Called out of retirement to settle the affairs of a friend, Smiley finds his old organization, the Circus, so overwhelmed by political considerations that it doesn't want to know what ... See full summary »
This is the story of Magnus Pym, from his childhood to the end of his career in middle age. As a young man, there is little doubt that his father Rick was the most influential character in ... See full summary »
Francis Urquhart is the chief whip of the Conservative party. When Margaret Thatcher resigns as leader, he remains neutral and after a general election where the conservatives are returned ... See full summary »
A thriller set in London, in which a politician's life becomes increasingly complex as his research assistant is found dead on the London Underground and, in a seemingly unrelated incident, a teenage pickpocket is shot dead.
George Smiley has been retired for about a year when he finds a friend from the Circus, his old outfit in British Intelligence, sitting in his living room. He is taken to the home of an advisor to the Prime Minister on intelligence matters, where he finds evidence that one of the men in the senior ranks of his old agency is a Russian spy. Smiley is asked to find him, without official access to any of the files in the Circus or letting on that anyone is under suspicion. With only a few old friends, his own powers of deduction, and secrecy as weapons, Smiley must unearth the spy who turned him out of the Circus. Written by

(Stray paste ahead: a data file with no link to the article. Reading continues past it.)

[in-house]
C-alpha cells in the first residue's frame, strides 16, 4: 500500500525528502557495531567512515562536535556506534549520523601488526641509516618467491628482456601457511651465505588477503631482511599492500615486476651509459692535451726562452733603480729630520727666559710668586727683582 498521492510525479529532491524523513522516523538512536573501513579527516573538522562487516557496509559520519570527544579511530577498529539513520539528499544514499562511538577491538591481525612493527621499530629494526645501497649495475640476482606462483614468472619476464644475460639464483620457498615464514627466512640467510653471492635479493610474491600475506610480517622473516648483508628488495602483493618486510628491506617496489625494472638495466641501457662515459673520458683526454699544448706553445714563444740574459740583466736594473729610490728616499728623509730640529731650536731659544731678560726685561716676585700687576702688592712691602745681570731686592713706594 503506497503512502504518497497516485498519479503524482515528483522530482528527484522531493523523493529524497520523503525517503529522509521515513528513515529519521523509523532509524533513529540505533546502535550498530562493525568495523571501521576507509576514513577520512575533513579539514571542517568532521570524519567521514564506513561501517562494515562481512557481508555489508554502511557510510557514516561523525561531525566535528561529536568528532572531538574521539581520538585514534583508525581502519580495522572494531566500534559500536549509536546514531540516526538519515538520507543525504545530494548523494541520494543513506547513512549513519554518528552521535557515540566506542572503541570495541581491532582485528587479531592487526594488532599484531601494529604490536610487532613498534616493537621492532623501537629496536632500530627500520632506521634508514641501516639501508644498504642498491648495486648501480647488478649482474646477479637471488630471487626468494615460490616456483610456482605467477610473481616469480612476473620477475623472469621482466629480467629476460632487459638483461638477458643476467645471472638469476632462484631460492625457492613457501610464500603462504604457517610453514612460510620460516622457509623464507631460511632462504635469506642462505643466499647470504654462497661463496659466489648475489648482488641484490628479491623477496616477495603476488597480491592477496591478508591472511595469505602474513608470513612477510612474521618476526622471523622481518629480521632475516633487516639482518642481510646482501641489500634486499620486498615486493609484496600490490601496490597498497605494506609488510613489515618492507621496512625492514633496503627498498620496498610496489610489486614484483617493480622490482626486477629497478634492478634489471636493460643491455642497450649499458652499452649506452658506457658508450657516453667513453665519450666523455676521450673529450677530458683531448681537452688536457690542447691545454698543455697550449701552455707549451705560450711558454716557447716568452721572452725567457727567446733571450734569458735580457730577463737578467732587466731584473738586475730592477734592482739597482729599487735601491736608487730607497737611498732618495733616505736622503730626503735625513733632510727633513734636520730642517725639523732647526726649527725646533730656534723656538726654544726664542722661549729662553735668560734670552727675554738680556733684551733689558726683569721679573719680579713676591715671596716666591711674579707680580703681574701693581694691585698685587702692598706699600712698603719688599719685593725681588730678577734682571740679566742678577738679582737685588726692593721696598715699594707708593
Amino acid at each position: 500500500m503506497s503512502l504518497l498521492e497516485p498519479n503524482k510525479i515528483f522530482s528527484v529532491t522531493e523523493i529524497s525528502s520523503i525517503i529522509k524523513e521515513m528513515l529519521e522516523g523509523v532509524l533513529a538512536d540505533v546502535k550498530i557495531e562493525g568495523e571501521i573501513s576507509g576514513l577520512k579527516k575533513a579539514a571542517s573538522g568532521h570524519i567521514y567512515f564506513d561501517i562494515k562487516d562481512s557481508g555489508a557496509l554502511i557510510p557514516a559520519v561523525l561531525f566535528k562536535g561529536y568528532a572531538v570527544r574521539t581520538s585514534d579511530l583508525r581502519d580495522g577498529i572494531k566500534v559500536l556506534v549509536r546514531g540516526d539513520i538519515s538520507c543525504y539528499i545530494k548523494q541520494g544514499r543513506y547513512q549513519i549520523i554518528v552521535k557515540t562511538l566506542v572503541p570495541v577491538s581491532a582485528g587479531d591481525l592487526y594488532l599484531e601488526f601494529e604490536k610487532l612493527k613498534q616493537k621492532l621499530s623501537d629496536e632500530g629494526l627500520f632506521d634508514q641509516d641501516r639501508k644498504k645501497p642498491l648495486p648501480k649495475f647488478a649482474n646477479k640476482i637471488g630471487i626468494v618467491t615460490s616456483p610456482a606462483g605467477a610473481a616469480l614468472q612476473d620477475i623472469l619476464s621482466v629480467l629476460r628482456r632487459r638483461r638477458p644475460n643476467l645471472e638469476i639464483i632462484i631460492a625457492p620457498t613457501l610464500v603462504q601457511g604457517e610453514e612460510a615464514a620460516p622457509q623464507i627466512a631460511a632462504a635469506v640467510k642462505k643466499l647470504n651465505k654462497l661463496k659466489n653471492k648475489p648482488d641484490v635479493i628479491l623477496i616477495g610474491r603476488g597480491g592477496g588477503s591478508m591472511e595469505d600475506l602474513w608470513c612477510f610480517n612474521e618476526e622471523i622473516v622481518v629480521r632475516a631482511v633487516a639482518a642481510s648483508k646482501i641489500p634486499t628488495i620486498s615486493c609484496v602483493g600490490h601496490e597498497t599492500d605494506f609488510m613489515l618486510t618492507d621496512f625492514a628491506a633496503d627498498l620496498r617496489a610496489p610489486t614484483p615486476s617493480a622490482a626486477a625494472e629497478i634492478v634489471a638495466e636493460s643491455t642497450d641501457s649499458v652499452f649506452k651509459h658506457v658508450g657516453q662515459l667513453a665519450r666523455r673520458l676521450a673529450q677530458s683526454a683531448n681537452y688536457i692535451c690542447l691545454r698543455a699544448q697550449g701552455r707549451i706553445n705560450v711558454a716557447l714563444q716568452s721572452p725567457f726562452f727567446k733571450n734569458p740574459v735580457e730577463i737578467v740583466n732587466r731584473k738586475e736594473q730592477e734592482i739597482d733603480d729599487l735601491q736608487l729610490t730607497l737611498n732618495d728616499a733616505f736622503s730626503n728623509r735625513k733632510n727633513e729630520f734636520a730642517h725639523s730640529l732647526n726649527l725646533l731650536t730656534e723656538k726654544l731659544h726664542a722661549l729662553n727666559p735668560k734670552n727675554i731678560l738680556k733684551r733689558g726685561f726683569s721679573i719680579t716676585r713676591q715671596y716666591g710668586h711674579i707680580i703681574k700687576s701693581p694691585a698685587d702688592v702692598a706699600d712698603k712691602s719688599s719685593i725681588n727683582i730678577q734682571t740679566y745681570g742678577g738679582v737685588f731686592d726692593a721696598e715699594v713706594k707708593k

John Vogel <email@example.com>
In episode 5, Fawn's hair is shaggy and hangs over his ears. A day later (in episode 6) it is short and trim. He's been guarding the kidnapped Toby Esterhase for the intervening period, so he could hardly have run out and got it cut. See more »
Sir Alec Guinness is so good at being George Smiley that John LeCarre claims he can no longer write the character about without seeing Guinness' face. The supporting cast is uniformly excellent, and the script captures the novel almost flawlessly. It takes six hours because the story is complex and ranges over many years and many characters, but it is so well-written and acted that the any viewer with an attention span longer than that of a gnat can easily keep track of who did what and when, so that the ultimate unmasking of the traitor may be a surprise, but it is not a shock.
30 of 33 people found this review helpful.
Was this review helpful to you?